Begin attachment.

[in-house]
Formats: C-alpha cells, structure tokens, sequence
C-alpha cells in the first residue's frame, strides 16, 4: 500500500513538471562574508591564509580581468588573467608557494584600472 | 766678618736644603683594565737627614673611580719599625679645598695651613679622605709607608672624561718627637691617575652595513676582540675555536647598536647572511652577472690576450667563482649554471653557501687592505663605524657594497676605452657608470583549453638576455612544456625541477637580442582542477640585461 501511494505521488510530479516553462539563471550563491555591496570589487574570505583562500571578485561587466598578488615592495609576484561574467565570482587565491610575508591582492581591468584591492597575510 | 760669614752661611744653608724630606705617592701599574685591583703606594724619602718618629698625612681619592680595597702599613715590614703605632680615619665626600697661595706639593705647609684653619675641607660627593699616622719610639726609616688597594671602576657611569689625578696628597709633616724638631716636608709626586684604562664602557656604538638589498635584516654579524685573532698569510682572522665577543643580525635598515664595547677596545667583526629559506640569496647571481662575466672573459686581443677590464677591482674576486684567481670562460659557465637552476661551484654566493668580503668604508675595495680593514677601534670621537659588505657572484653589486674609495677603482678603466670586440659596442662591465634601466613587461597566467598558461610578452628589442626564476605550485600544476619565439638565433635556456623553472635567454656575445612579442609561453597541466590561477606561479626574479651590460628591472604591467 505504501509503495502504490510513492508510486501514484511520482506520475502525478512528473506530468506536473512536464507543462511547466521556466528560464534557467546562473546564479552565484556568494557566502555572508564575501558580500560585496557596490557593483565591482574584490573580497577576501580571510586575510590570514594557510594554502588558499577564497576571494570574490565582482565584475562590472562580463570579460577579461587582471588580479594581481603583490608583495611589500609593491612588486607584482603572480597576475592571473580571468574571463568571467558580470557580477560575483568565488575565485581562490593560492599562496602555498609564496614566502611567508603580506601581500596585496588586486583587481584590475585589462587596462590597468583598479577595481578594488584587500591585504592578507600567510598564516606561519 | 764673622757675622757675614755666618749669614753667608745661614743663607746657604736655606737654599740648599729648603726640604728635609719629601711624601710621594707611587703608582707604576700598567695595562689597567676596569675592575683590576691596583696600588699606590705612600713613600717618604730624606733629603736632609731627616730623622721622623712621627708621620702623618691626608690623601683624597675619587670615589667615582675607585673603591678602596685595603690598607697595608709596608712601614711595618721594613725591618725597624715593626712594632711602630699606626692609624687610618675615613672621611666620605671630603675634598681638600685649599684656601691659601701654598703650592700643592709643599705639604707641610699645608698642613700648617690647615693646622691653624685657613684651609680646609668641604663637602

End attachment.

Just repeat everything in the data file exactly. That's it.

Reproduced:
[in-house]
Formats: C-alpha cells, structure tokens, sequence
C-alpha cells in the first residue's frame, strides 16, 4: 500500500513538471562574508591564509580581468588573467608557494584600472 | 766678618736644603683594565737627614673611580719599625679645598695651613679622605709607608672624561718627637691617575652595513676582540675555536647598536647572511652577472690576450667563482649554471653557501687592505663605524657594497676605452657608470583549453638576455612544456625541477637580442582542477640585461 501511494505521488510530479516553462539563471550563491555591496570589487574570505583562500571578485561587466598578488615592495609576484561574467565570482587565491610575508591582492581591468584591492597575510 | 760669614752661611744653608724630606705617592701599574685591583703606594724619602718618629698625612681619592680595597702599613715590614703605632680615619665626600697661595706639593705647609684653619675641607660627593699616622719610639726609616688597594671602576657611569689625578696628597709633616724638631716636608709626586684604562664602557656604538638589498635584516654579524685573532698569510682572522665577543643580525635598515664595547677596545667583526629559506640569496647571481662575466672573459686581443677590464677591482674576486684567481670562460659557465637552476661551484654566493668580503668604508675595495680593514677601534670621537659588505657572484653589486674609495677603482678603466670586440659596442662591465634601466613587461597566467598558461610578452628589442626564476605550485600544476619565439638565433635556456623553472635567454656575445612579442609561453597541466590561477606561479626574479651590460628591472604591467 505504501509503495502504490510513492508510486501514484511520482506520475502525478512528473506530468506536473512536464507543462511547466521556466528560464534557467546562473546564479552565484556568494557566502555572508564575501558580500560585496557596490557593483565591482574584490573580497577576501580571510586575510590570514594557510594554502588558499577564497576571494570574490565582482565584475562590472562580463570579460577579461587582471588580479594581481603583490608583495611589500609593491612588486607584482603572480597576475592571473580571468574571463568571467558580470557580477560575483568565488575565485581562490593560492599562496602555498609564496614566502611567508603580506601581500596585496588586486583587481584590475585589462587596462590597468583598479577595481578594488584587500591585504592578507600567510598564516606561519 | 764673622757675622757675614755666618749669614753667608745661614743663607746657604736655606737654599740648599729648603726640604728635609719629601711624601710621594707611587703608582707604576700598567695595562689597567676596569675592575683590576691596583696600588699606590705612600713613600717618604730624606733629603736632609731627616730623622721622623712621627708621620702623618691626608690623601683624597675619587670615589667615582675607585673603591678602596685595603690598607697595608709596608712601614711595618721594613725591618725597624715593626712594632711602630699606626692609624687610618675615613672621611666620605671630603675634598681638600685649599684656601691659601701654598703650592700643592709643599705639604707641610699645608698642613700648617690647615693646622691653624685657613684651609680646609668641604663637602